Making wine isn’t just about following a recipe, it’s a chemical process that needs to be monitored and managed for best results. The larger the batch, the more painful it is to have something go wrong. This means that the stakes are high for small vineyards such as the family one [Mare] works with, which have insufficient resources to afford high-end equipment yet have the same needs as larger winemakers. The most useful thing to monitor is the temperature profile of the fermentation process, and [Mare] created an exceptional IoT system to do that using LoRa wireless and solar power.
It’s not enough just to measure temperature of the fermenting liquid; viewing how the temperature changes over time is critical to understanding the process and spotting any trouble. [Mare] originally used a Raspberry Pi, I2C temperature sensor, and a Wi-Fi connection to a database to do the monitoring. This was a success, but it was also overkill. To improve the system, the Raspberry Pi was replaced with a LoRaDunchy board, an STM-based module of [Mare]’s own design which is pin-compatible with the Arduino Nano. It includes a battery charger, power management, and LoRa wireless communication. Adding a solar cell and lithium-polymer battery was all it took to figuratively cut the power cord.
Sensing the temperature of fermentation is done by sealing the temperature sensor into a thin aluminum tube, and lowering that into the vat. There it remains, with the LoRaDunchy board periodically waking up to read the sensor and report the tempurature over LoRa before going back to sleep, all the while sipping power from the battery which in turn gets recharged with solar power.
It’s an elegant system that has already paid off. A 500 litre vat of wine generated an alarm when the temperature rose above 24 Celsius for 10 minutes. An email alert allowed the owner to begin mixing the solution and add ice water to put the brakes on the runaway reaction. The temperature dropped and slow fermentation resumed, thanks to the twin powers of gathering the right data, then doing something meaningful with it.
[Mare] has a visual guide and simple instructions for making DIY mini helical 868 MHz antennas for LoRa applications. 868 MHz is a license-free band in Europe, and this method yields a perfectly serviceable antenna that’s useful where space is constrained.
The process is simple and well-documented, but as usual with antenna design it requires attention to detail. Wire for the antenna is silver-plated copper, salvaged from the core of RG214U coaxial cable. After straightening, the wire is wound tightly around a 5 mm core. 7 turns are each carefully spaced 2 mm apart. After that, it’s just a matter of measuring and bending the end for soldering to the wireless device in question. [Mare] has used this method for wireless LoRa sensors in space-constrained designs, and it also has the benefit of lowering part costs since it can be made and tested in-house.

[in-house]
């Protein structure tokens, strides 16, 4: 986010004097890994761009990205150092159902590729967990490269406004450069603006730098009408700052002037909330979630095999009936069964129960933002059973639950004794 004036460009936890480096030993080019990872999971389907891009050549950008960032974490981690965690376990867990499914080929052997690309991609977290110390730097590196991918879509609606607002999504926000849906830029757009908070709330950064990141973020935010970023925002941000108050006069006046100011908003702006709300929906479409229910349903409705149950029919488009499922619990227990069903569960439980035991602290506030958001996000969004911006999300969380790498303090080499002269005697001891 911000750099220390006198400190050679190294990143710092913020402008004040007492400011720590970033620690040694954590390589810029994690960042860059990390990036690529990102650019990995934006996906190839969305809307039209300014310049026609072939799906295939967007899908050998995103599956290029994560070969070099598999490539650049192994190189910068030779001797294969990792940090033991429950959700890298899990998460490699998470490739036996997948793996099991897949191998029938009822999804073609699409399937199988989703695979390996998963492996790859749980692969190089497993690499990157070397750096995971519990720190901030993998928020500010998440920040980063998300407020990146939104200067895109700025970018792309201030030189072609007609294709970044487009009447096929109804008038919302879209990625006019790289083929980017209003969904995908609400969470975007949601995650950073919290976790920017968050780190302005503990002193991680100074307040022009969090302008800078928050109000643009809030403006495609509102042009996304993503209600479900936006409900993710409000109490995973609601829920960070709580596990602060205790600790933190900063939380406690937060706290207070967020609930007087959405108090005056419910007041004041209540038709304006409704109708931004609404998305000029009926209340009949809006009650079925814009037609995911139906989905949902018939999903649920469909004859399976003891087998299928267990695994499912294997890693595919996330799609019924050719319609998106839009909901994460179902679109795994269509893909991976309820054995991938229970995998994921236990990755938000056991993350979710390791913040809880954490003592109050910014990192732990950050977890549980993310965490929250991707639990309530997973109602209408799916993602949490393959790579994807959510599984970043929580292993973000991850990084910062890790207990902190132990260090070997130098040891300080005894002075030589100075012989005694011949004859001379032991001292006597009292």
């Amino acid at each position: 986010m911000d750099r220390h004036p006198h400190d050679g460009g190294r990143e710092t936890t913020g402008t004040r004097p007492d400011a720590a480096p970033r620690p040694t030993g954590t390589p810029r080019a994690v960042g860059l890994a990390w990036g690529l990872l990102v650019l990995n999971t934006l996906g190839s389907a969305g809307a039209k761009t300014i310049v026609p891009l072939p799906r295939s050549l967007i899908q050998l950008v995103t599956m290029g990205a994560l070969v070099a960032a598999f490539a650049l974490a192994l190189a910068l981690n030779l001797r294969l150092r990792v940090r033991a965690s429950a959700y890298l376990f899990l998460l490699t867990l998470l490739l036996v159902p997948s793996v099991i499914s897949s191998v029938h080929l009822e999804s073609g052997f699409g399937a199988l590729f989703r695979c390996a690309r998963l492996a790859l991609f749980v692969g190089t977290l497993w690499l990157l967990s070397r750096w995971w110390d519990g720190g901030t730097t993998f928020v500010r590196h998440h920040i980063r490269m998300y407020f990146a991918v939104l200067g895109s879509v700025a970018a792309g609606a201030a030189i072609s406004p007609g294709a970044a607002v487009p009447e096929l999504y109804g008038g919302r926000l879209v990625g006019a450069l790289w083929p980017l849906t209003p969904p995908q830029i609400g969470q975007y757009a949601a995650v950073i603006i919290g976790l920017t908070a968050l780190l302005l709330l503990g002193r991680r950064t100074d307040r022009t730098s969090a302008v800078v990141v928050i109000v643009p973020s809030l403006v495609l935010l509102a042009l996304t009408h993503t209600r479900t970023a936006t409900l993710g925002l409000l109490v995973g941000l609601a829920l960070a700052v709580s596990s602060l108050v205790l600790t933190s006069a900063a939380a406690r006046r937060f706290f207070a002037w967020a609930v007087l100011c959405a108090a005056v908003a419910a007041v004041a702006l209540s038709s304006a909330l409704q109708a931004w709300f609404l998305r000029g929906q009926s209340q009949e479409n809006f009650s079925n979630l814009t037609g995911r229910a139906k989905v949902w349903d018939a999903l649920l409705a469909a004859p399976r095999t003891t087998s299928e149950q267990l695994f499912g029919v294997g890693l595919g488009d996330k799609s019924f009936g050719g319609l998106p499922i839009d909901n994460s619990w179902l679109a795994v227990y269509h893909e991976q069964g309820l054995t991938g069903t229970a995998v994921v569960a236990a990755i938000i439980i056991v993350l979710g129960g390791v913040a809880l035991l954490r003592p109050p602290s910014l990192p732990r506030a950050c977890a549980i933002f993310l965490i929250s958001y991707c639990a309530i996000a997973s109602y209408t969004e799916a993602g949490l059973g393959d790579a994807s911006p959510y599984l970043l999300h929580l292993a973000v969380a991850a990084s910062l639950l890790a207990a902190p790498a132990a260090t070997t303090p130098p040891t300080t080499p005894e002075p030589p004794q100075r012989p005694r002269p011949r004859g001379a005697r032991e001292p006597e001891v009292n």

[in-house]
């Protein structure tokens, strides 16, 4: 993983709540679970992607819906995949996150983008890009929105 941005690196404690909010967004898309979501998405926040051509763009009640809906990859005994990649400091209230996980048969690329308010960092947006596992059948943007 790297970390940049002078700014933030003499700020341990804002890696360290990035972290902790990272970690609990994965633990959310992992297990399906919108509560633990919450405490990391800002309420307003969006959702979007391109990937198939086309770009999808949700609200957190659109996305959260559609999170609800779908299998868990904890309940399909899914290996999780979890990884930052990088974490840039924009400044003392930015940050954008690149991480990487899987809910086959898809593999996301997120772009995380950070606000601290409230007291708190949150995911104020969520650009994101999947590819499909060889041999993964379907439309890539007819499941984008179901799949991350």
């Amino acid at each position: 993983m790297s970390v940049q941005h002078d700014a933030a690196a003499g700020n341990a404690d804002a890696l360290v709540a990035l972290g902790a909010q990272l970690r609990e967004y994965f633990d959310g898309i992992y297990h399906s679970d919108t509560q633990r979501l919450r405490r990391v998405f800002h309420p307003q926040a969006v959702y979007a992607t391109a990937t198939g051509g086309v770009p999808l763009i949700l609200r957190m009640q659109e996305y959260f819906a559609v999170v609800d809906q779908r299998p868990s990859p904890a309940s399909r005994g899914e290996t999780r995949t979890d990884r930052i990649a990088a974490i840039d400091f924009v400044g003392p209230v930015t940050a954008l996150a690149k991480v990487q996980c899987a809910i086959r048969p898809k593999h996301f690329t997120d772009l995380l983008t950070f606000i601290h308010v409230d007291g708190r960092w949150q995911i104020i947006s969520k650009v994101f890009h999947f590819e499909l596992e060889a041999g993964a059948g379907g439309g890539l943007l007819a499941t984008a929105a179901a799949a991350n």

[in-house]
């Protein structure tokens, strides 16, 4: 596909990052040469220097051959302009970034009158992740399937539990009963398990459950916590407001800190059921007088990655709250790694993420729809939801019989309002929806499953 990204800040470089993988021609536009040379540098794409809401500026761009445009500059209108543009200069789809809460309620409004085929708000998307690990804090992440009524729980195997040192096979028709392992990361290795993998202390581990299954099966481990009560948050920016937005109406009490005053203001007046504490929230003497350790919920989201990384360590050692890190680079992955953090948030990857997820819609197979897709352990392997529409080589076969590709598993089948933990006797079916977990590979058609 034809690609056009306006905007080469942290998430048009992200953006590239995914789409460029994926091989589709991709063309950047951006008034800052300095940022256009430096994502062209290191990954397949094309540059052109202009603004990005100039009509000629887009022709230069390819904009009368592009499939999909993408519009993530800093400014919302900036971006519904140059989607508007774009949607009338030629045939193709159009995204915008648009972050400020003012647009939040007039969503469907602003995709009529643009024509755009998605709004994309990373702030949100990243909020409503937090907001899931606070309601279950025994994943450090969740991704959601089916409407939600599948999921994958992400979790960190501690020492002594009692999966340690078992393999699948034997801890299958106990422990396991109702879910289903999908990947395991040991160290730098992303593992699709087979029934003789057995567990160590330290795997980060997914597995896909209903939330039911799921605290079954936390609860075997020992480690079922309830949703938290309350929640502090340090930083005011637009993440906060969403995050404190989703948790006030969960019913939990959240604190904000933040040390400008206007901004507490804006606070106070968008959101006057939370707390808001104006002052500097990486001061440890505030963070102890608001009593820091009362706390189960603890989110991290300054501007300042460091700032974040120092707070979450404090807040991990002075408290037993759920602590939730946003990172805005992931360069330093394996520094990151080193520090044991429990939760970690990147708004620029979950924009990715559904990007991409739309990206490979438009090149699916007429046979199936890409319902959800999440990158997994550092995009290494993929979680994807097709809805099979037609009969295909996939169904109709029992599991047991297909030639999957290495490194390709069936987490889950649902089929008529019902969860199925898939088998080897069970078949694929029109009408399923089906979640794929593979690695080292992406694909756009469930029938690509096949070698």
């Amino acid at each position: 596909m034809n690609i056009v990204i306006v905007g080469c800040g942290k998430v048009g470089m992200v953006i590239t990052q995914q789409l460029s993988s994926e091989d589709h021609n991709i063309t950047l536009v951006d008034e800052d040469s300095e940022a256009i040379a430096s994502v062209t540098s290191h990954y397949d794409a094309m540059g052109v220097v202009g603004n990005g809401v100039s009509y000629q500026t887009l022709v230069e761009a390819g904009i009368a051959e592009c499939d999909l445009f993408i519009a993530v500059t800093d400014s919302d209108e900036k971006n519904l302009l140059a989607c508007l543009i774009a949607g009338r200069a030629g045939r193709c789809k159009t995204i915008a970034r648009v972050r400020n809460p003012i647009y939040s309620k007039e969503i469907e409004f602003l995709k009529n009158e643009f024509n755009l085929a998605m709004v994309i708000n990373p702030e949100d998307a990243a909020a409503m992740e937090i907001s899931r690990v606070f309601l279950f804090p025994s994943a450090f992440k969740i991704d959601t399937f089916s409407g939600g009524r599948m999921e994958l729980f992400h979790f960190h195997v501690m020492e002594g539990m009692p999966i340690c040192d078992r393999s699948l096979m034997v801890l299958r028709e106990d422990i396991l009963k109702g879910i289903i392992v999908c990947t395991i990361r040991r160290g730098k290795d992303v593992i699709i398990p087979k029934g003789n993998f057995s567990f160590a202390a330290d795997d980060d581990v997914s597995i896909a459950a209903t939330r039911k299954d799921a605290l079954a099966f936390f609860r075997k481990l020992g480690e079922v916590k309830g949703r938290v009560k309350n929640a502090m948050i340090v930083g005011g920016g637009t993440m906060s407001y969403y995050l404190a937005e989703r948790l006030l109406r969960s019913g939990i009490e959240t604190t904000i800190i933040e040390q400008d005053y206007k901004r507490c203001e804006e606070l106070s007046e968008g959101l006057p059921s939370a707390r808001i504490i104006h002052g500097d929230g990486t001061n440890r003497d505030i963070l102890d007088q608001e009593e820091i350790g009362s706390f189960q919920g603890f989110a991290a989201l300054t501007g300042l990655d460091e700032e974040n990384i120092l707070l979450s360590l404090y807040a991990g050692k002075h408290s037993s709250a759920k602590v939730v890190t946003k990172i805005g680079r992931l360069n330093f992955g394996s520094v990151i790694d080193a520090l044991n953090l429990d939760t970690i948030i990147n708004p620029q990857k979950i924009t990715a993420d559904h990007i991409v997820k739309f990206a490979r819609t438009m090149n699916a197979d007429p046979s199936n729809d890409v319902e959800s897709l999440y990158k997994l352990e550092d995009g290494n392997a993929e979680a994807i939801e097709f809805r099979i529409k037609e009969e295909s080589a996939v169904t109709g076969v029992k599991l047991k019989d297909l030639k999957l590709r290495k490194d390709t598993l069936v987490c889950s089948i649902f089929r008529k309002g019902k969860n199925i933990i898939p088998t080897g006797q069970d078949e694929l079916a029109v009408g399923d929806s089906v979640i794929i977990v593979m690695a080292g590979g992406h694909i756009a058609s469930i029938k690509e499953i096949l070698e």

Antennas have of course been made from far stranger things than salvaged wire; one of our favorites is this Yagi antenna made from segments of measuring tape.
Our five rounds of Hackaday Prize 2018 challenges have just wrapped up, and we’re looking forward to see where the chips fall in the final ranking. While we’re waiting for the winners to be announced at Hackaday Superconference, it’s fun to take a look back at one of our past winners. Watch [Reinier van der Lee] give the latest updates on his Vinduino project (video also embedded after the break) to a Hackaday Los Angeles meetup earlier this year.
Vinduino started with [Reinier]’s desire to better understand what happens to irrigation water under the surface, measuring soil moisture at different depths. This knowledge informs more efficient use of irrigation water, as we’ve previously covered in more detail. What [Reinier] has been focused on is improving usability of the system by networking the sensors wirelessly versus having to walk up and physically attach a reader unit.
His thought started the same as ours – put them on WiFi! But adding WiFi coverage across his entire vineyard was not going to be cost-effective. After experimenting with various communication schemes, he has settled on LoRa. Designed to trade raw bandwidth for long range with low power requirements, it is a perfect match for a network of soil moisture sensors.
In the video [Reinier] gives an overview of LoRa for those who might be unfamiliar. Followed by results of his experiments integrating LoRa functionality into Vinduino, and ending with a call to action for hackers to help grow the LoRa network. It sounds like he’s become quite the champion for the cause! He’s even giving a hands-on workshop at Supercon where you can build your own LoRa connected sensor. (Get tickets here.)
We’re always happy to see open-source hardware projects like Vinduino succeed, transitioning to a product that solve real world problems. We know there are even more promising ideas out there, which is why Hackaday’s sister company Tindie is funding a Project to Product program to help this year’s winners follow in Vinduino’s footsteps. We look forward to sharing more success stories yet to come.